After market skeptics feared a “Black Monday” stock sell-off, GameStop closed up 2.63% and Ryan Cohen stuck chopsticks up his nose.

Ryan Cohen has always had a goofy side, sharing sometimes raunchy and mysterious images on Twitter, such as a poop emoji over a picture of a Blockbuster store or the stuffed bear from the movie “Ted” ripping a bong. 

In a tweet sent out at 10:48 PM EST on July 19, 2021, the recently appointed Chairman of GameStop shared a photo of himself playing with chopsticks.

Wearing a black tee with a pair of sunglasses hanging on the collar, the photo was captioned, “PG-13.”

Speculative investors were quick to draw assumptions as to what a deeper meaning of the tweet could entail, largely rooted in the odd text and the split chopsticks.

PG-13

While PG-13 is typically known as a movie rating reserved for stronger-language movies by the Motion Picture Association film rating system, some interpreted this as a nod to Pg. 13 of GameStop’s Prospectus.

GameStop’s current prospectus, a disclosure document that describes a financial security for potential buyers, was filed on May 9th and utilizes page 13 to describe the definition of one unit of GameStop’s security.

A Stock Unit is a bookkeeping entry representing an amount equivalent to the Fair Market Value of one Share, payable in cash, property or Shares. Stock Units represent an unfunded and unsecured obligation of the Company, except as otherwise provided for by the Administrator.

Some believe this describes details for navigating a stock split event, dividend, or mythical NFT-dividend.

It is important to note that while GameStop’s “NFTeam” has grown exponentially, the ever-sensationalized NFT dividend theory has little evidence to support it.

2:1 Chop Sticks, Stock Split

Presumptive GameStop investor and reddit user I_eat_bananna interpreted the tweet as Ryan indicating that “the split is right under our nose.”

The expression “under someone’s nose” is used to describe something that one fails to see or notice even though he or she should.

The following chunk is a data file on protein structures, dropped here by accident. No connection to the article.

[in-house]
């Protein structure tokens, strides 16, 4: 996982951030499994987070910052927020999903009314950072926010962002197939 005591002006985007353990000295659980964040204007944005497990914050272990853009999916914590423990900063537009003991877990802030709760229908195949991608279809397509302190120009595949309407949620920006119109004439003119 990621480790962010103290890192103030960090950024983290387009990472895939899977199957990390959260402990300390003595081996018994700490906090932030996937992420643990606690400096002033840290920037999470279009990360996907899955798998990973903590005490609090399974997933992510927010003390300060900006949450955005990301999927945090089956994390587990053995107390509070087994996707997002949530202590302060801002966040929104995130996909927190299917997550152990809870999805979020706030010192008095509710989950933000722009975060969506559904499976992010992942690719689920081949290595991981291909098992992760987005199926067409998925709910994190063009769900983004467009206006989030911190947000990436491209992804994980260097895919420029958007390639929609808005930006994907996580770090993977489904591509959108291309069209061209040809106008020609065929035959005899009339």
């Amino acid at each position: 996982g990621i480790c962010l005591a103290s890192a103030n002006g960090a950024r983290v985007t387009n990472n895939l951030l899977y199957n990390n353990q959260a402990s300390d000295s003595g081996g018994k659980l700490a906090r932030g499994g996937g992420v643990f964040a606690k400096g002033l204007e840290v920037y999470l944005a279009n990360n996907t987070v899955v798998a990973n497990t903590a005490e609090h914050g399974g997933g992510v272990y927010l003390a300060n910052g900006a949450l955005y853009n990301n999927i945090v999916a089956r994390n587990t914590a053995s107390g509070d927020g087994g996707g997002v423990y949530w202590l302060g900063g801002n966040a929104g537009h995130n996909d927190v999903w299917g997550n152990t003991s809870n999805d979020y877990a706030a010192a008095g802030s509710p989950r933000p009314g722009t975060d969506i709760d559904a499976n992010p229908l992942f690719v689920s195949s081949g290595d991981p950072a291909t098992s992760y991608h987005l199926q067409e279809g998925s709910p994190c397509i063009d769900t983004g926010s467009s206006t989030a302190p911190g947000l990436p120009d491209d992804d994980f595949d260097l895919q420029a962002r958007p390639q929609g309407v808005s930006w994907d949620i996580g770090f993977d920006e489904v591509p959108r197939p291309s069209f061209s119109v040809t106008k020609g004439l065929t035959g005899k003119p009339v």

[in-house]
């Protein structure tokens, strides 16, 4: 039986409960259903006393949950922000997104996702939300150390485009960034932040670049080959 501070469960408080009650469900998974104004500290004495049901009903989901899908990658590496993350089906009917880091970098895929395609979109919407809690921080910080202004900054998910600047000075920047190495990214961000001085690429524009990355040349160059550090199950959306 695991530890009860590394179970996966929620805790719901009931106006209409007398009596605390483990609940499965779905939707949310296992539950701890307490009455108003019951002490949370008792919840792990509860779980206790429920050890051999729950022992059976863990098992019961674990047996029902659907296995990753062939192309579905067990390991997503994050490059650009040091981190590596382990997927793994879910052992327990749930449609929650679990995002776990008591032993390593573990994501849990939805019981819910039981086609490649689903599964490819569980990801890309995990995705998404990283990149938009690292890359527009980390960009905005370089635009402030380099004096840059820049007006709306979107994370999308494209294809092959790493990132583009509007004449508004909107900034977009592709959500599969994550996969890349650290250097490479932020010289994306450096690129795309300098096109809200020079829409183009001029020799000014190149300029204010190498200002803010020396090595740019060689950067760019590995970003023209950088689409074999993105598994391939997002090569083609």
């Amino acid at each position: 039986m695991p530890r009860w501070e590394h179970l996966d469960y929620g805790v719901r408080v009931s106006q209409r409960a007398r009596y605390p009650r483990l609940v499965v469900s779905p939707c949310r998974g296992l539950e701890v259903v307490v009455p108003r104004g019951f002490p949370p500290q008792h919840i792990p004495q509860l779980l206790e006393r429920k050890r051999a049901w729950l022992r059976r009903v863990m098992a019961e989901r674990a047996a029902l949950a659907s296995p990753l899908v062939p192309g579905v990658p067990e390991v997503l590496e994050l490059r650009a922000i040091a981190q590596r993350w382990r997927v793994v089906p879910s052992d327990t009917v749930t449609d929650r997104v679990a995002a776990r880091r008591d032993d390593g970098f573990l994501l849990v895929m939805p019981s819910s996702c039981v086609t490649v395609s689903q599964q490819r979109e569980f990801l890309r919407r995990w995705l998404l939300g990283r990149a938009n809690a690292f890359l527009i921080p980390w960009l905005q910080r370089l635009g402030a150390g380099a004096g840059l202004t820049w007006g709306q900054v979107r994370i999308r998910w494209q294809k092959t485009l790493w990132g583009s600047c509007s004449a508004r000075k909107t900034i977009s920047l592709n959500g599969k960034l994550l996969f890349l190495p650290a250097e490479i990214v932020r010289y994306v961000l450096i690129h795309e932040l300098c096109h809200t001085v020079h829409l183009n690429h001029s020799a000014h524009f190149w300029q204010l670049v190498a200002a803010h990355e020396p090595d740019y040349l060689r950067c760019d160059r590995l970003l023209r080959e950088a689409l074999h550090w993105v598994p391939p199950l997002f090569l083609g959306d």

In a stock split, shares are divided up, which can be done for several reasons; most commonly to reduce the share price to appeal to a larger number of retail investors.

This often makes sense when a company’s stock has increased to a point where retail traders consider it an unattractive or unaffordable investment, despite a low or reasonable market cap.

In 2020, Tesla announced a 5:1 split on August 11th with NASDAQ:TSLA at $1374 (split adj $274.88). Between August 11 and August 31 (effective split), TSLA rose +81%.

GameStop Corp.’s last stock split was effected on February 20, 2007, where the company declared a two-for-one stock split.

Information on this 2:1 split is still available on GameStop’s investor relations page. The page describes the impacts the adjusted price would have on the stock.

A 2-for-1 split means the investor will have twice as many shares as before, at half the market price. The split does not change the aggregate value of the shares you own. 

In GameStop’s February 12, 2007 announcement of the two-for-one split, R. Richard Fontaine, GameStop’s Chairman and Chief Executive Officer at the time, describes the reasoning for the price adjustment.

Growing rapidly and looking to appeal to a broader range of potential investors?

That sounds familiar.

Can’t Chop, Won’t chop, Gamechop

Any hint towards a future dividend or stock split is rooted in conspiracy; but what are investors if not speculators?

While no definitive reason can explain any of Ryan Cohen’s seemingly cryptic tweets, we can be reassured that GameStop’s Chairman enjoys Asian food and knows how to drive us crazy.

Wait, that’s not reassuring.

Sources: Ryan Cohen on Twitter, GameStop Investor Relations, GameStop Newsroom, GameStop Prospectus

Leave a Reply

Your email address will not be published.

You may use these HTML tags and attributes:

<a href="" title=""> <abbr title=""> <acronym title=""> <b> <blockquote cite=""> <cite> <code> <del datetime=""> <em> <i> <q cite=""> <s> <strike> <strong>